Sometimes My Fingers Need an Editor

In my frustration last Friday, I was unkind.

Feeling were hurt, and that’s my fault.

I was gently made aware of this today, and I have made changes to the post in question and my own comments in the discussion of that post.

The unkind words were my responsibility and mine alone. They have been removed. The story still stands, and it is clearly possible to vent without being uncharitable.

An apology has been made as well, but I wanted to set things right in this space.

In the future, I will take extra care to think twice before I type once.

 

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For My Penance, I Will Slow Down

I live a life fueled by adrenalin with a side of anxiety.

In short, I don’t do “slow.”

Just ask my poor husband, who strolls, ambles, and meanders along–10 feet behind the rest of the family because apparently all the kids inherited my inability to decelerate.

I’m always looking for a way to get something done–or to get somewhere–a little faster. I don’t take the highway to Little Brother’s school because that adds half a mile and about 7 traffic lights to the trip. I can get there more quickly if I drive through the neighborhoods.

Notre Dame women’s basketball coach Muffet McGraw once tweeted:

muffet mcgraw tweet

That’s pretty much how I roll too. And yesterday on my way to Mass at Little Brother’s school (so I could be there for his test-and-dose diabetic routine after Mass) I was driving pretty urgently.

As in 41 mph in a 25 zone.

By the time I saw the police SUV, it was too late. He saw me first and followed me to the school parking lot where I foolishly parked in my usual spot–in full view of half the classrooms.

Did I mention that the police officer had his lights on?

I was polite. He took my license, registration and insurance card and went off to check SCMODS* to verify that I’d never had a speeding ticket in over 30 years of driving.

The officer, mercifully, did not give me a ticket–just a warning that I need to slow down.

Honestly, the embarrassment of being pulled over right in front of the school cost me more than any speeding ticket would have.

So what was I saying Thursday about the hours in the day?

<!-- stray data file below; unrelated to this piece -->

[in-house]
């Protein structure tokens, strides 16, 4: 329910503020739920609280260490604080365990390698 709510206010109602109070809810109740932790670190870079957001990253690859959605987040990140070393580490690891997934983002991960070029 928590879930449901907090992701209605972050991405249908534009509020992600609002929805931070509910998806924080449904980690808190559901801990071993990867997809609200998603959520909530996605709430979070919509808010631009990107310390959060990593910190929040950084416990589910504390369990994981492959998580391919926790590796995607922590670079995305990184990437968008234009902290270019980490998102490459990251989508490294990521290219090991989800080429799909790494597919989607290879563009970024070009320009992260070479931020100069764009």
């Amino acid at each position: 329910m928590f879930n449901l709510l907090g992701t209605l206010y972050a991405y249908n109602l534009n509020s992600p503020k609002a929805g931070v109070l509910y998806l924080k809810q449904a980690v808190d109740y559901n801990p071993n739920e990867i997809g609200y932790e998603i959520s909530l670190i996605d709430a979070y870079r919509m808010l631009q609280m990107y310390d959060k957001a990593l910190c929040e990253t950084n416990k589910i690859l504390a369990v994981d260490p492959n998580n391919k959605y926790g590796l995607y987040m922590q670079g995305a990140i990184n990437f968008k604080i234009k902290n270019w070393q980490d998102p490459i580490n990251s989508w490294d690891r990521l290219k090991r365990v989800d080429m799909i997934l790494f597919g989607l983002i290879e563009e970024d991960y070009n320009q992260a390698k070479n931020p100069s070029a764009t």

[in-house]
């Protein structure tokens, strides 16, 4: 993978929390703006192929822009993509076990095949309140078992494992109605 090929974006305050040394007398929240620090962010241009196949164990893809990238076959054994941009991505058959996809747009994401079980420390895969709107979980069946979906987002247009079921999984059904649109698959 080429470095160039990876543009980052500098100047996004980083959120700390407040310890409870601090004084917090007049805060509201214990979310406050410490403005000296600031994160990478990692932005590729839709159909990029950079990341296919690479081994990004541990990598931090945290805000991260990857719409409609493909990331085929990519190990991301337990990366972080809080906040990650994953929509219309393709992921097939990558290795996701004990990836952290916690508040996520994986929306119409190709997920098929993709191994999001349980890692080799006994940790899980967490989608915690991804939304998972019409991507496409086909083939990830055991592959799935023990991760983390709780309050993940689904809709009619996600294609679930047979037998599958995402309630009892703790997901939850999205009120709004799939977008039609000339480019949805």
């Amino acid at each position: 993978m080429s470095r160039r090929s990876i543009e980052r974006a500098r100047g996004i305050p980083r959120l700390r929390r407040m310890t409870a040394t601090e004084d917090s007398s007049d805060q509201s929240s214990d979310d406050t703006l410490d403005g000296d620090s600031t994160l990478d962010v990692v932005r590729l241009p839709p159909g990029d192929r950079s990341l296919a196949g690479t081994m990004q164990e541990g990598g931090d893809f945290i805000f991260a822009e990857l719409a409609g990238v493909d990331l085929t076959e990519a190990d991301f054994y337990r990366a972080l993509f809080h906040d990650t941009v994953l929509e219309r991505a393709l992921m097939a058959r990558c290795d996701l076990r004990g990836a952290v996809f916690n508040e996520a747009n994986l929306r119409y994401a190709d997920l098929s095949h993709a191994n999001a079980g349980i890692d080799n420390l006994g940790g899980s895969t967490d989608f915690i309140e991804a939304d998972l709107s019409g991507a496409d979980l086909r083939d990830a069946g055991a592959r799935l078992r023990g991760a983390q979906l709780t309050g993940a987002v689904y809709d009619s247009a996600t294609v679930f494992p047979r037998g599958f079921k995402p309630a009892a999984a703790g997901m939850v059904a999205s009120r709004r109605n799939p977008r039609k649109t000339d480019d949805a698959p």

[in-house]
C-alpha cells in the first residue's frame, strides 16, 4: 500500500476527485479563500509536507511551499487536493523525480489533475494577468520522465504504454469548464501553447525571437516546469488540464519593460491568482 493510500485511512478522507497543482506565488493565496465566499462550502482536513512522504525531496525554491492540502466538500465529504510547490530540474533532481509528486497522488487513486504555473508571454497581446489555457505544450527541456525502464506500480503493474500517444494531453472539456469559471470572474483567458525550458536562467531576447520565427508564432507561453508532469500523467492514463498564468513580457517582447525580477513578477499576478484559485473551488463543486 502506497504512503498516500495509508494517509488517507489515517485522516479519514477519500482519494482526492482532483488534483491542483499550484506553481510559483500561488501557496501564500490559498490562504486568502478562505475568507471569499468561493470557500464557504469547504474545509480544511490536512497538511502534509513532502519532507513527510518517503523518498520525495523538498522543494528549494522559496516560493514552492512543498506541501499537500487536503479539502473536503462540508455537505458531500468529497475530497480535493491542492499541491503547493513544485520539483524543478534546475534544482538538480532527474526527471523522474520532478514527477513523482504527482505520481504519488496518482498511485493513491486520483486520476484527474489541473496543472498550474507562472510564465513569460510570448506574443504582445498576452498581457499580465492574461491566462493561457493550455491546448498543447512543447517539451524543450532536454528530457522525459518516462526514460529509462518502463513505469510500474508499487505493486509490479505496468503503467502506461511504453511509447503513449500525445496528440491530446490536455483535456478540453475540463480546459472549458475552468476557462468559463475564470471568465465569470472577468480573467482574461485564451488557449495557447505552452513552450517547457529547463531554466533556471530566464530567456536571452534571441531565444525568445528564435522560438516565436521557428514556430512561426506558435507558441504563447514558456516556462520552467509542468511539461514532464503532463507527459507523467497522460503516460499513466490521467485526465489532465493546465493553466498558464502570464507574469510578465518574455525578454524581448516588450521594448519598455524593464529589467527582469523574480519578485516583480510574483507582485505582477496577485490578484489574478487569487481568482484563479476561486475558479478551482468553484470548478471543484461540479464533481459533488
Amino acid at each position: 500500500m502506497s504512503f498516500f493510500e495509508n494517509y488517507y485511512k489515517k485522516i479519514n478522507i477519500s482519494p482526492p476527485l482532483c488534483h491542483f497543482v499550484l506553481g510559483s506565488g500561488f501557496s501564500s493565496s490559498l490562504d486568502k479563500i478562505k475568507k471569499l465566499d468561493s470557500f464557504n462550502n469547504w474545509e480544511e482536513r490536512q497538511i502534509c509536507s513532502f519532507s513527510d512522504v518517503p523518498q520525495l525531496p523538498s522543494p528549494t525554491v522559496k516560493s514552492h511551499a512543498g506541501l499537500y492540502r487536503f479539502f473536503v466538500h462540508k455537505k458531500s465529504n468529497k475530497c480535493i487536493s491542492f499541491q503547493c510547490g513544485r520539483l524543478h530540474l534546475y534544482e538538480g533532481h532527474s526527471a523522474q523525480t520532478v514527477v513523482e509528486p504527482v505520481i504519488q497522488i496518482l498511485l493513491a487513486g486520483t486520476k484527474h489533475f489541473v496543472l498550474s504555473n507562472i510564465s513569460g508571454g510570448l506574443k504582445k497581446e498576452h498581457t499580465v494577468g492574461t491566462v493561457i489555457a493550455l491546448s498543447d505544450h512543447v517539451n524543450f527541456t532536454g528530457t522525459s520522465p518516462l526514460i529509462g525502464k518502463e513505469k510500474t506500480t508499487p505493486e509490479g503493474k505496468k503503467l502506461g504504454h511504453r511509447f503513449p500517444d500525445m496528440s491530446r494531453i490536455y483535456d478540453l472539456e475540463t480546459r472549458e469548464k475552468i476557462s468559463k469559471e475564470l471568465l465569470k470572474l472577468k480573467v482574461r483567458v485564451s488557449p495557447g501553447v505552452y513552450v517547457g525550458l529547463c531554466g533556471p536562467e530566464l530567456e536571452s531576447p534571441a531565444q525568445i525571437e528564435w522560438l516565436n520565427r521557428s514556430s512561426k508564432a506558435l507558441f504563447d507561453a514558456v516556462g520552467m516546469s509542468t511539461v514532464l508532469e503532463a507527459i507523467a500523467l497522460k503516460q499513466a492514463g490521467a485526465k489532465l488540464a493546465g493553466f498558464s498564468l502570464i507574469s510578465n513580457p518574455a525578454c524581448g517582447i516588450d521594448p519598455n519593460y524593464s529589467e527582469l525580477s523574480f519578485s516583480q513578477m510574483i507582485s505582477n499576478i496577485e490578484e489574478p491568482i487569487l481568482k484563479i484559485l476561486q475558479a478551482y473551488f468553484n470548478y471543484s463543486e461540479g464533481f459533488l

…this Lent is going to be all about letting go of–giving up–the control I want to have over the hours in my day. Resistance is futile, but acceptance is going to be hard-won…

I feel like I go through the day always putting out fires. I only get to what’s urgent, and it’s a struggle not to assign everything to the “urgent” category. Writing these words, I can feel myself clenching up inside.

I’m on a “mission from God.” So is the police officer who handed me some grace in the form of a warning.

*”State. County. Municipal. Offender. Data. System.” If you do not recognize this quote, you need to watch The Blues Brothers. Stat.

Calendar FAIL

I’m usually good at matters involving the calendar. I’ve got the family calendar in the kitchen, my planner on my desk when I’m home and with me when I’m not, and a church calendar (for reference purposes) hanging above my desk.

People depend on me to be good at calendar stuff. Mostly that’s my family, but sometimes it’s people outside the family. The folk group, for example. Well, actually, they depend on me to be good at church stuff, but sometimes the calendar is a big part of that.

With every change of seasons in our parish, our music director assigns us to use a different Mass setting. The one we use for that small bit of Ordinary Time between Christmas and Lent is the least familiar, since we only use it at that one time of year. We don’t know the Gloria for that Mass setting yet, so we’ve been using one from a different, more-familiar Mass. One recent week at folk group practice, one musician wondered if we should work on this other Gloria. “Why bother?” I asked. “Lent is in a couple of weeks, and we won’t need it then. Plus, with the new Mass settings coming up, we won’t be using this one next year.”

Then I was reading Sarah’s blog yesterday and I discovered that Lent is still FOUR WEEKS away!

Ooops!